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Title:In her place: geographies of urban female labor in Spanish culture (1880-1931)
Author(s):Soria Lopez, Maria Del Mar
Director of Research:Delgado, Luisa-Elena
Doctoral Committee Chair(s):Delgado, Luisa-Elena
Doctoral Committee Member(s):Wilcox, John C.; Rushing, Robert A.; Irigoyen García, Javier
Department / Program:Spanish, Italian & Portuguese
Degree Granting Institution:University of Illinois at Urbana-Champaign
Subject(s):space theory
working women
Spanish literature and culture
Abstract:My dissertation demonstrates how three aesthetic and ideological movements— such as costumbrismo, realism, and avant-garde—construct characterizations of urban female workers in turn-of-the-century Spanish literature and culture as symbols of middle-class anxieties and desires as a reaction to experienced social and political instability in turn-of-the-century Spain. Costumbrismo, realism, and avant-garde highlight as the main social category from which writers such as Emilia Pardo Bazán, Benito Pérez Galdós, María Martínez Sierra, or Ramón Gómez de la Serna fashioned fictional urban working women’s gender and work identities and their trajectories in various narratives. In particular, I claim that in these texts, the working woman’s class conflicts with gender in the process of narrative signification, producing a multiplicity of contradictory meanings that expose turn-of-the-century bourgeois anxieties about women’s emancipation and working-class unrest. My analysis of urban female working characters reveals that middle-class representations of working women result from a dominant conceptualization of class and gendered spaces in nineteenth and early twentieth-century Spain. For that reason, my thesis draws a geography of urban female labor through the analysis of the symbolic condensation of class, gender, and space in the cultural representations of urban working women. By doing so, I shed light on the ambivalent cultural location that working women have occupied in cultural representations of the nineteenth and early twentieth century. Even though the construction and development of modern Spain could not have taken place without the participation working women’s labor, this segment of the population has been “out-of-place” for too long in literary and cultural criticism. It is my hope that this dissertation will reposition these marginalized characters to their legitimate place in critical discourse.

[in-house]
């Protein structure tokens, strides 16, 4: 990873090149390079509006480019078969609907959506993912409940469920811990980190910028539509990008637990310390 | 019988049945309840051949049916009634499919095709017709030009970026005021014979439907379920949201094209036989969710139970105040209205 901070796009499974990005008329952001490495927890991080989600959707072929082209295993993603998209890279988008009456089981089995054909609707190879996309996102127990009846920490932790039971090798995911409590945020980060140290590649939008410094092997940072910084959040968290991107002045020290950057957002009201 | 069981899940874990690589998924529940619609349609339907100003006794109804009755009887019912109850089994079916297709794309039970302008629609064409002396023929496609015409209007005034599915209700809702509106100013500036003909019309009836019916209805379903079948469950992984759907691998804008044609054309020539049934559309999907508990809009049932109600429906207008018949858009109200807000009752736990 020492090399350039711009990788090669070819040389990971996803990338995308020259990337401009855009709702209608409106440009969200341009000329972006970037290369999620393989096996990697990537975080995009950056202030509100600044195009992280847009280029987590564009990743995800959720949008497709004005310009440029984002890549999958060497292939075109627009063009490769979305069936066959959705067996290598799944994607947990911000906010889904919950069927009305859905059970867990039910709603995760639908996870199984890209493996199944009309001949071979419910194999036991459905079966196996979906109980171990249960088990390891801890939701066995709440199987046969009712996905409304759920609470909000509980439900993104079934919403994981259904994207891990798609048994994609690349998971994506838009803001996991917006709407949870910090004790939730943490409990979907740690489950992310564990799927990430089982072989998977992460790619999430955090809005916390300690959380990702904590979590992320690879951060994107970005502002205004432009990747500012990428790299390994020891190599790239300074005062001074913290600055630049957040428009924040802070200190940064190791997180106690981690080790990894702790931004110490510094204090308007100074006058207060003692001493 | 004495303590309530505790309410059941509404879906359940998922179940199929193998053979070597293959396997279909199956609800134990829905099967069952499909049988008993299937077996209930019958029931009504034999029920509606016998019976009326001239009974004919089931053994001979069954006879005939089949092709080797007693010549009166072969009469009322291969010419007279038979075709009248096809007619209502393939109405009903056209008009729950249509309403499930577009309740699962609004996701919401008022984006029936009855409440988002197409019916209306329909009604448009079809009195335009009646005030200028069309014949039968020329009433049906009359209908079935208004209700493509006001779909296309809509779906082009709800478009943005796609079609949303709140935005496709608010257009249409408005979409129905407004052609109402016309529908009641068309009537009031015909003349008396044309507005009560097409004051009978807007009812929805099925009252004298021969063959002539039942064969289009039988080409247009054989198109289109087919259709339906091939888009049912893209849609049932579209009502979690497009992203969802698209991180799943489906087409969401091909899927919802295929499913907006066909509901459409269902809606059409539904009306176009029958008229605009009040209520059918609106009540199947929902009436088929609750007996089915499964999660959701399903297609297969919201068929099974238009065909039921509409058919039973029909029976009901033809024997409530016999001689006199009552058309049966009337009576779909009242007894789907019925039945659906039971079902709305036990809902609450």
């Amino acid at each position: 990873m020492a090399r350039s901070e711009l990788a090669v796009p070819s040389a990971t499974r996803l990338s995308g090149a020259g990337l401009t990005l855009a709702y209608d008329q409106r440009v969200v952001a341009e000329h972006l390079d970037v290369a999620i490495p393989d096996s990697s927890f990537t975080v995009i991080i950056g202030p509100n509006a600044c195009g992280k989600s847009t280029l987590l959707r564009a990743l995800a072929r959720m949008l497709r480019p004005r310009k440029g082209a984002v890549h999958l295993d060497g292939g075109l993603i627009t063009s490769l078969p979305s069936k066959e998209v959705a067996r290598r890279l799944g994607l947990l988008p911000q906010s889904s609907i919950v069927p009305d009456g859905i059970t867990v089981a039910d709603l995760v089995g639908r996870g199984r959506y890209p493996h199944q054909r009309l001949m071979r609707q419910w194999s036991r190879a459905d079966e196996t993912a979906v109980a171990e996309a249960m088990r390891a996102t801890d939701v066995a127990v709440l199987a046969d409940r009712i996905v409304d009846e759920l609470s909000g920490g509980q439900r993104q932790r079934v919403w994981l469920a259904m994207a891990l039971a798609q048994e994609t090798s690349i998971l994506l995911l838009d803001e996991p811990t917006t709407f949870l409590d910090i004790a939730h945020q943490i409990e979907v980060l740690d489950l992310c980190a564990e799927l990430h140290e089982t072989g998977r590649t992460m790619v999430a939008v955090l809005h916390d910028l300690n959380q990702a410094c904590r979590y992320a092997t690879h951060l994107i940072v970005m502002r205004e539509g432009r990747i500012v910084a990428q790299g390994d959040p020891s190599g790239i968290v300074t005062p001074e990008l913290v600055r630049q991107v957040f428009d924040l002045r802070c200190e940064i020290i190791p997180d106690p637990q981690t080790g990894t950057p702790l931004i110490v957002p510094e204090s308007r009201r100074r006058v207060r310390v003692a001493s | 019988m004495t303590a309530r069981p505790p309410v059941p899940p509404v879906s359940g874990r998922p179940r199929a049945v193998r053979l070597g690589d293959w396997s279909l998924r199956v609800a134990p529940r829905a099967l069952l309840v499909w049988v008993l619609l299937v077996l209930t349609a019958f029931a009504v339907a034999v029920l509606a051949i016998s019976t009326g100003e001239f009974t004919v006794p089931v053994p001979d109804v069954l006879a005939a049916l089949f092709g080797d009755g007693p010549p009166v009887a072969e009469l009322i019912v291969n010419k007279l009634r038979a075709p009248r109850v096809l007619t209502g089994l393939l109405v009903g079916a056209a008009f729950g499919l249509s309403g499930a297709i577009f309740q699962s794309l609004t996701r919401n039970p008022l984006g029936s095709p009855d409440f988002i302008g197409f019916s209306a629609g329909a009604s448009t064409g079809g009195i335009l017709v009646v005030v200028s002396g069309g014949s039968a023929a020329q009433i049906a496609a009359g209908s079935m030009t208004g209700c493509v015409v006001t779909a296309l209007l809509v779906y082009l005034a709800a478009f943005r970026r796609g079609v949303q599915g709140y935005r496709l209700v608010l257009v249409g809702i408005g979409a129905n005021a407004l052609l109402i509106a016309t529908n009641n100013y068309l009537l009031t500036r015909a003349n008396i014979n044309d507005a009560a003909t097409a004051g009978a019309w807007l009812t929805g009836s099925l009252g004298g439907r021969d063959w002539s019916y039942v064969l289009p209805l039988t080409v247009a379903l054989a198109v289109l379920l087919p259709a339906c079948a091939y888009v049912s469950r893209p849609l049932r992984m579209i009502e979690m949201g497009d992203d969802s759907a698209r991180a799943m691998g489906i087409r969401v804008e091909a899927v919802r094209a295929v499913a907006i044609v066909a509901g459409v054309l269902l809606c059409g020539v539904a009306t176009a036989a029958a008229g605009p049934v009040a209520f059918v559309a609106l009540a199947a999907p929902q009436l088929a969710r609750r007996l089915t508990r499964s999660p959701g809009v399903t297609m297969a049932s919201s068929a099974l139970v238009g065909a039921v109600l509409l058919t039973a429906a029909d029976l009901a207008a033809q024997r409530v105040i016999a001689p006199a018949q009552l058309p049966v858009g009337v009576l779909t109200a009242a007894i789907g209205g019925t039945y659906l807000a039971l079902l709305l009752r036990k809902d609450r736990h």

Issue Date:2010-08-20
Rights Information:Copyright 2010 María del Mar Soria López
Date Available in IDEALS:2010-08-20
Date Deposited:2010-08

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